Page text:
Do you remember small details about 1999’s The Matrix? How about the two other live-action Matrix films released in 2003? If not, prepare to be lost! This film is first and foremost fan service to the most die-hard fans. For the majority of us that saw the films and remember bullet time, Keanu, and Carrie-Anne Moss, there are a lot of head-scratchers. The film runs 2:28 so there is plenty of time to touch on all the lore from the previous films, but should this movie have done that?
Keanu and Carrie-Anne are back, plugged into the Matrix and living in a special simulation. There is a specific term, but I have already forgotten what it was, much like the rest of the film. Keanu is a video-game designer, who designed a hit video game called The Matrix, which is based on his experience through the first three films. He visits a psychiatrist, The Analyst, played by Neil Patrick Harris, who keeps him convinced he is confusing the video game for his own life experience to keep him plugged in.
The central plot revolves around pulling Neo, Keanu, out of the Matrix, and then doing the same for Trinity, Carrie-Anne. As you might expect there are fight scenes throughout the journey. Part of what made the original film so good was the novelty of the CGI being used and ‘bullet-time’. It was groundbreaking for 1999 and was emulated endlessly in the twenty-two years since. There are a few new tricks in this production, but a lot of it feels like a straightforward modernization. There are lots of jump cuts during the fight scenes. We all know, based on John Wick, that Keanu can perform masterful fighting choreography. It is a shame that it is not wielded with the same precision here.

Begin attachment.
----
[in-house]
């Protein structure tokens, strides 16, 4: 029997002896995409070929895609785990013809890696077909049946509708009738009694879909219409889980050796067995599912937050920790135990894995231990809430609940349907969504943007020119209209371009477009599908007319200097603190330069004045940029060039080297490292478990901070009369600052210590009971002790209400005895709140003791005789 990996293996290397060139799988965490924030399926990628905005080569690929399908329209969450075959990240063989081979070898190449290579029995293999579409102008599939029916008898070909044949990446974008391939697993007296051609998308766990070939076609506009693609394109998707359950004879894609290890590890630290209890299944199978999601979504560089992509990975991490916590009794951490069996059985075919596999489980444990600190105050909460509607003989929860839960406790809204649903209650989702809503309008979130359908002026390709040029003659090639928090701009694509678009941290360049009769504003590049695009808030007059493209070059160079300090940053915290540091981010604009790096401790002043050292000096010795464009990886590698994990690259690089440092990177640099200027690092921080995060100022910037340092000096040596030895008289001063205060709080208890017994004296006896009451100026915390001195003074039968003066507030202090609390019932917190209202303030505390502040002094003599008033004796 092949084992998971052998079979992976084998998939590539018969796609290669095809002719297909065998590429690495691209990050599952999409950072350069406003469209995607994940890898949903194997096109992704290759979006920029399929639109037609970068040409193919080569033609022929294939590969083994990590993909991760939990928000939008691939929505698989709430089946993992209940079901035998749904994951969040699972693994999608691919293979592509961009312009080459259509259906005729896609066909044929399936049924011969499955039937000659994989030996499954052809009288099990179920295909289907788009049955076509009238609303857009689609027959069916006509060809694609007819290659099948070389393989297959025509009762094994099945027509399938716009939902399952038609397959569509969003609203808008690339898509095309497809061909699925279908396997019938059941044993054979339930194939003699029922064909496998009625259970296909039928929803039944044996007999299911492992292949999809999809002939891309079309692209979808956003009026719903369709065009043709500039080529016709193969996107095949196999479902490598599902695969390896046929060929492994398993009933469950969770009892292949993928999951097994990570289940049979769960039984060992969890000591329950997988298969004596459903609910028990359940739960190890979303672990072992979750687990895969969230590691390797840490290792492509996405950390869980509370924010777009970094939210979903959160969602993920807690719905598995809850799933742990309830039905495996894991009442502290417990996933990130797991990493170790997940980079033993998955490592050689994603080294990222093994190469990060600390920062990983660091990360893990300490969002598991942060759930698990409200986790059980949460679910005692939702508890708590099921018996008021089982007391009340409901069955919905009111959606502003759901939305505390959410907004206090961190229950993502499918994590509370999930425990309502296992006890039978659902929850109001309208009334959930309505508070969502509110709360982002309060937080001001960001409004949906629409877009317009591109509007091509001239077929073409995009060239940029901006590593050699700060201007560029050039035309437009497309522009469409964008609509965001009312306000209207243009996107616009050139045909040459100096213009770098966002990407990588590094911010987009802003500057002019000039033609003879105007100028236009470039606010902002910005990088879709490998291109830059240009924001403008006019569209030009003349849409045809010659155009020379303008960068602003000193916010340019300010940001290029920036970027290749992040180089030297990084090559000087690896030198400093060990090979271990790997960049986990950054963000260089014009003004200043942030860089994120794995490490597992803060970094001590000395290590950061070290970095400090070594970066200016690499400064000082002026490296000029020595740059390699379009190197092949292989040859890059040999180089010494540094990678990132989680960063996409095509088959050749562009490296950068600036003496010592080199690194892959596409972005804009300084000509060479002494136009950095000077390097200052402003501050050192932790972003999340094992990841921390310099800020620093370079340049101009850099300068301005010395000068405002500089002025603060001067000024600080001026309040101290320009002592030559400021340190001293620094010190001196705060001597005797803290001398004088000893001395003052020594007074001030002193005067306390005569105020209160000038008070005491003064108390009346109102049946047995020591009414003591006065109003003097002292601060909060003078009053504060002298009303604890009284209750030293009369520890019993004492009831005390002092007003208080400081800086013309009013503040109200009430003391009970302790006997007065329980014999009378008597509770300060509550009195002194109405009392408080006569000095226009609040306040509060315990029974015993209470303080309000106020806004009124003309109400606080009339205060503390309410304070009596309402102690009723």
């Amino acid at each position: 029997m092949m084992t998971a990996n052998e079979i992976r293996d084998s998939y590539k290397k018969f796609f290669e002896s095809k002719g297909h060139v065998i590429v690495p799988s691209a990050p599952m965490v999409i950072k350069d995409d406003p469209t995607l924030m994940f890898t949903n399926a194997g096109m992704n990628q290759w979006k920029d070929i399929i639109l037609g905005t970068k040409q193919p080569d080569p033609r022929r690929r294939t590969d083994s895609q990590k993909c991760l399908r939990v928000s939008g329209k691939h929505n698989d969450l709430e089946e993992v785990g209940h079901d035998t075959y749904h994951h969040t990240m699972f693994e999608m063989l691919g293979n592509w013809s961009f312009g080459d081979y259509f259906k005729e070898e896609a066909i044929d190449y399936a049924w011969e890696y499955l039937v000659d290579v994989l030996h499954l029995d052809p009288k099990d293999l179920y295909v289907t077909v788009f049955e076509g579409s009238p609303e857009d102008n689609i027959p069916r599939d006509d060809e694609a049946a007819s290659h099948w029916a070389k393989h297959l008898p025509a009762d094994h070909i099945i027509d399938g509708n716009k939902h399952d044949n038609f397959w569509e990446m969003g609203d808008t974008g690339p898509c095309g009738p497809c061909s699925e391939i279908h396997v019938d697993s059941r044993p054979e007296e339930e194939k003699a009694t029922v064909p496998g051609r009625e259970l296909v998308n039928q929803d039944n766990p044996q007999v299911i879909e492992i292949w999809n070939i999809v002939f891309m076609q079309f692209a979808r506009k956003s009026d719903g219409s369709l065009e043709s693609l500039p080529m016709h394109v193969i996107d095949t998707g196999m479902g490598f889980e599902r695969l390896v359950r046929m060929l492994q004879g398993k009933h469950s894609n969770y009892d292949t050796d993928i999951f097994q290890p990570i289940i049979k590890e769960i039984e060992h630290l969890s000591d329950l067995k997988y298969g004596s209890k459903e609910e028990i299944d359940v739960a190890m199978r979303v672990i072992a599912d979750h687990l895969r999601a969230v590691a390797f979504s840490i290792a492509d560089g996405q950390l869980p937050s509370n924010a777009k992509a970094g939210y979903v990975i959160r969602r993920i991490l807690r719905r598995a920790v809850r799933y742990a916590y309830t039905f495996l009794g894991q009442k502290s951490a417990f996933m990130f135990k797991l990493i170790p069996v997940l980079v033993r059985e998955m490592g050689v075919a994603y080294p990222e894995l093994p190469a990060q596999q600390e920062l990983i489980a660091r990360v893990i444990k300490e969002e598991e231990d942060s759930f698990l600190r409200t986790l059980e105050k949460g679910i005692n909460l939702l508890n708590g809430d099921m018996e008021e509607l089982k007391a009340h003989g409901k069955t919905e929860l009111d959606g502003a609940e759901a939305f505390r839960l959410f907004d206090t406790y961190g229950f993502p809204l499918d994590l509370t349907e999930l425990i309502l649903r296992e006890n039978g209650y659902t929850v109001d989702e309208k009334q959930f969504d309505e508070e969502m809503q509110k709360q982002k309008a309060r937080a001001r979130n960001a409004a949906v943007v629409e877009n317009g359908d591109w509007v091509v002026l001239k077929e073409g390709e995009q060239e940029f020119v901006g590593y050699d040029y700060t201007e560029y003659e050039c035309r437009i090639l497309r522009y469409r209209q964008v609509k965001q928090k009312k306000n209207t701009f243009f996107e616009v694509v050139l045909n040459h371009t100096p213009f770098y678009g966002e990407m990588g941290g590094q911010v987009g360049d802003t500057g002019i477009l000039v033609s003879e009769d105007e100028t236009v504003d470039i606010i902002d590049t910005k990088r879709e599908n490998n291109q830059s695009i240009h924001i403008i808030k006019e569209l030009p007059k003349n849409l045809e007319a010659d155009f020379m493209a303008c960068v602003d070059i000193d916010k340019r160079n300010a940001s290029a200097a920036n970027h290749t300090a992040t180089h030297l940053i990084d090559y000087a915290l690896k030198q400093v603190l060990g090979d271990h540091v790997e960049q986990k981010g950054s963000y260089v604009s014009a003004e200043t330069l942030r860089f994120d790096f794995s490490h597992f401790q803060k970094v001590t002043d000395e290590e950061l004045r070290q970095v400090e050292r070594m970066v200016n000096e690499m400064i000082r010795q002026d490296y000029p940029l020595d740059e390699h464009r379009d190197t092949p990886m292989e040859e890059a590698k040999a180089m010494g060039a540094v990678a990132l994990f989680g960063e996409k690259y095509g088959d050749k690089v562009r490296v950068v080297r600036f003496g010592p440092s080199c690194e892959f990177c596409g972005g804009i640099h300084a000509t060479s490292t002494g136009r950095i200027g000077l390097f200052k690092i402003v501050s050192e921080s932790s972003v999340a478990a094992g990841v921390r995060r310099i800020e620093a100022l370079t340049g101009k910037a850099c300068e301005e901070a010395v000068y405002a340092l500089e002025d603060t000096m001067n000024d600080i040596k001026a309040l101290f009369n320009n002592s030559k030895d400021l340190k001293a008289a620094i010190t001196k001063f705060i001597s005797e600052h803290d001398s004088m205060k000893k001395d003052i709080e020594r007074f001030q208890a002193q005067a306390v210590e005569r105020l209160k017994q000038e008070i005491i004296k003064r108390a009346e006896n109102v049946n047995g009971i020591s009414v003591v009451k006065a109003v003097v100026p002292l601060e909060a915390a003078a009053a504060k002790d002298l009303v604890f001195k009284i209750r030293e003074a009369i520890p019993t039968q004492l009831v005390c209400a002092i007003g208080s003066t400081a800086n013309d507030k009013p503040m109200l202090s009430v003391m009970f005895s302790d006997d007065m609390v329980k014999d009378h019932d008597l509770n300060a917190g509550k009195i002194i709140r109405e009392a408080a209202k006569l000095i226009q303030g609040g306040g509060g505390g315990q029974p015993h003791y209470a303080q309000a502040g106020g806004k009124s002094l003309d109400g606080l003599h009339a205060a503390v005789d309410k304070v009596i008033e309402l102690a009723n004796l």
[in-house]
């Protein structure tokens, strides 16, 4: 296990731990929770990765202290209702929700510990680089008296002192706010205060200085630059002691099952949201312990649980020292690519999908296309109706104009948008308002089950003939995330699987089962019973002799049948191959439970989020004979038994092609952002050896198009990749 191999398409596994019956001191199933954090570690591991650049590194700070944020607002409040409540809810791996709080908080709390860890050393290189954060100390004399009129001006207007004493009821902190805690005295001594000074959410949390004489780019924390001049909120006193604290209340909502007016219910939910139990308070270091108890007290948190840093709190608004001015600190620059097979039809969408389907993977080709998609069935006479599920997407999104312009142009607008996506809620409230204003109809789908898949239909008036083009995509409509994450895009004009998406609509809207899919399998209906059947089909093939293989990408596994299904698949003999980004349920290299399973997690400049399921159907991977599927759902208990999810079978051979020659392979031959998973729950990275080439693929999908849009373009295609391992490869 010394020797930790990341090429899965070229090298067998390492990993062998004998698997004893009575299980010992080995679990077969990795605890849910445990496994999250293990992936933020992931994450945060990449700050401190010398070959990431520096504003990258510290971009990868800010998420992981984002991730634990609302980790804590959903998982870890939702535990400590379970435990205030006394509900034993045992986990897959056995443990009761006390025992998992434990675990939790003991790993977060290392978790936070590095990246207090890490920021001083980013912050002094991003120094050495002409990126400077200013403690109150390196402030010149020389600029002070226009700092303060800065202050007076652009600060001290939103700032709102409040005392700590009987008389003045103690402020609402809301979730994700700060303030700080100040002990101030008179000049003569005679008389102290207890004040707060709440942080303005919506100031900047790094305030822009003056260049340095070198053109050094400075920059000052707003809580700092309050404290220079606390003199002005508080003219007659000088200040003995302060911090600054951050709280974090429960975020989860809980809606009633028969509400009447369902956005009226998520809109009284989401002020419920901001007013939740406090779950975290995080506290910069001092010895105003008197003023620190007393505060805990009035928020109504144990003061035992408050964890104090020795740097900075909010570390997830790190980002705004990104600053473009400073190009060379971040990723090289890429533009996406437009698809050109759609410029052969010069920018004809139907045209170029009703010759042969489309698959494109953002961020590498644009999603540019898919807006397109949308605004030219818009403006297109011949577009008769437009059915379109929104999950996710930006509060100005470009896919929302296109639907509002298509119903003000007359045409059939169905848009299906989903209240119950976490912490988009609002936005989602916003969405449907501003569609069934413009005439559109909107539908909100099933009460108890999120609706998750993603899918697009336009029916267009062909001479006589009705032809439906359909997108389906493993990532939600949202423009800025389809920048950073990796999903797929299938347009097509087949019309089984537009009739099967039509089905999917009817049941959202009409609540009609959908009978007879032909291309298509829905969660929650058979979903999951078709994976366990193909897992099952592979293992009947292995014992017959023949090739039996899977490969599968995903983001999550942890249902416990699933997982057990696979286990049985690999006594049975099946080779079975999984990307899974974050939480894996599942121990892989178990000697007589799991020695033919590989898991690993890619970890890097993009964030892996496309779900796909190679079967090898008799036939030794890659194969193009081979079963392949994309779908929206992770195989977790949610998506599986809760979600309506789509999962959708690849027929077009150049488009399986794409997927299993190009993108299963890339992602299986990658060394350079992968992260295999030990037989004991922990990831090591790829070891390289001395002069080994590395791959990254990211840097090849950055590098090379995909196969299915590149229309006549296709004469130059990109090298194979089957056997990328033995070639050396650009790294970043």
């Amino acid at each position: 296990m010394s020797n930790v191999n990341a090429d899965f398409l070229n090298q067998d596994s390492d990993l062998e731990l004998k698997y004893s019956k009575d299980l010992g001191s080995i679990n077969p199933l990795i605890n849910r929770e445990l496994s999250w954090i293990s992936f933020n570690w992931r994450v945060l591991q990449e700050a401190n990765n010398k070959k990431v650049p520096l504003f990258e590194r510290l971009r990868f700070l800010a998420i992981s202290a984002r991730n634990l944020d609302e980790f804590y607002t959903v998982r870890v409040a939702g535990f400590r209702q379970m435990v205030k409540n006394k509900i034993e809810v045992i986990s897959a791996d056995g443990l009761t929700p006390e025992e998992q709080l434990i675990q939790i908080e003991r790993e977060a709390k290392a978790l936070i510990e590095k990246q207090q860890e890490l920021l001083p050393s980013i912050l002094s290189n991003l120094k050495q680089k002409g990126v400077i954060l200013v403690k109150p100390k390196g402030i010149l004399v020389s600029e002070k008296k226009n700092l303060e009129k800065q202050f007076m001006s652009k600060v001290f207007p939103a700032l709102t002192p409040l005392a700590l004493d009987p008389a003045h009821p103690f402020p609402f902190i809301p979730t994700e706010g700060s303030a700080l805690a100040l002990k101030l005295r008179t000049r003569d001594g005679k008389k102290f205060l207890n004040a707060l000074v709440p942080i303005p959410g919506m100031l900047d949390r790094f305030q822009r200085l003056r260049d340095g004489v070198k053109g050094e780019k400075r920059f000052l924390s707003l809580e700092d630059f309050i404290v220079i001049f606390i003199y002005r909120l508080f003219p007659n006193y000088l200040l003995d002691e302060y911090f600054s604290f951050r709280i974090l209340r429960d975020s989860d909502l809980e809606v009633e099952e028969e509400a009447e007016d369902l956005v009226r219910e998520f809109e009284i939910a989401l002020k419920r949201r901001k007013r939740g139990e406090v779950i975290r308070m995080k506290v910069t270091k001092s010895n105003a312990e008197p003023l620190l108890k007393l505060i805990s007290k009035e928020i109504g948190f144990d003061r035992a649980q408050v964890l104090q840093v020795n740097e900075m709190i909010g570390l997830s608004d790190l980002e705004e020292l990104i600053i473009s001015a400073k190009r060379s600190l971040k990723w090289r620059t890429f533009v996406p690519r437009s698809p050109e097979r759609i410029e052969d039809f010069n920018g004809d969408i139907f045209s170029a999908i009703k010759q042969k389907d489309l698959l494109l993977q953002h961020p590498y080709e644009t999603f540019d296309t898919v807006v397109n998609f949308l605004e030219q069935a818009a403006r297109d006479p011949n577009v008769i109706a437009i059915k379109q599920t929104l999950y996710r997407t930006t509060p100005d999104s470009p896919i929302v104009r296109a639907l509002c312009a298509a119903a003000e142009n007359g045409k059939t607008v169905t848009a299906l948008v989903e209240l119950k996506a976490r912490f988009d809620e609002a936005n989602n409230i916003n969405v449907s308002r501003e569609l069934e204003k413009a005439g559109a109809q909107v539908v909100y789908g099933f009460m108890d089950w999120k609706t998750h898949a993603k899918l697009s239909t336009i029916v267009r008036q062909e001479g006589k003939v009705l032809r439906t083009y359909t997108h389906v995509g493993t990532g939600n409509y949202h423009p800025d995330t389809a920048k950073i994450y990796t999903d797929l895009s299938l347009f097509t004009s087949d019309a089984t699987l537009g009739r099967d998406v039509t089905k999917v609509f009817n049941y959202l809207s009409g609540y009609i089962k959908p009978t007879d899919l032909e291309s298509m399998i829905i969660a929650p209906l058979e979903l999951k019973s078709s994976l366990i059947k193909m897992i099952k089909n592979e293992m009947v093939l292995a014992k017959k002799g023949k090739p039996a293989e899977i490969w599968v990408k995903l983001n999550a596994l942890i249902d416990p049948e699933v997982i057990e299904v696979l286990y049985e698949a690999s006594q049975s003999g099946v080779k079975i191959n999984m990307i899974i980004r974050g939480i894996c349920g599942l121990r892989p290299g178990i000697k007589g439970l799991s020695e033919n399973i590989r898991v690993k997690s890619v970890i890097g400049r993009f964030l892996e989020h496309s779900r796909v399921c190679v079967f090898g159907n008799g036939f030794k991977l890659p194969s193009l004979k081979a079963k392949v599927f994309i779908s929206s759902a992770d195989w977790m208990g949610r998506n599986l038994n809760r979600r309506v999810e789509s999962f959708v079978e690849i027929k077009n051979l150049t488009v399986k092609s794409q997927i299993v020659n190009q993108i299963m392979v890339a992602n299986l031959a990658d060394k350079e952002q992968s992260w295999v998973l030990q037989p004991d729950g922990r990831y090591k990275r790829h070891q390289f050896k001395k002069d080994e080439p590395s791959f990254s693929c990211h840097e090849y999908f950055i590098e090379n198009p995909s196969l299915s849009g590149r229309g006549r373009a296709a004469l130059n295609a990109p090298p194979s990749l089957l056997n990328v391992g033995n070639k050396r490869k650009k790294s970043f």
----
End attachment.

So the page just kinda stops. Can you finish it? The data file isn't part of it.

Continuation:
One high point, that was also true of the original film, is the diversity represented in the cast. Agent Smith was intentionally cast as a white male as a symbol of oppression. The diversity within the rest of the cast fits this broad commentary on historic control. While the cast in 2021 is not as groundbreaking, it does push boundaries further with non-binary inclusion and keeps the diversity that made the original film so good.
This film was released day and date in theaters and on HBO Max. I watched it at home and appreciated being able to take breaks and pause the film. I had to look up references to the original trilogy multiple times to get a better understanding of the film. I also do not believe the film deserves its 2:28 run time. There could have been multiple edits to make the film more approachable and cut the run time down to under two hours. At times watching this felt like homework and it was enjoyable for others. I would not risk exposure to Omicron to see this, but I did not feel like my two sessions at home viewing were a total waste of time. Not a ringing endorsement, but still a reasonably good film.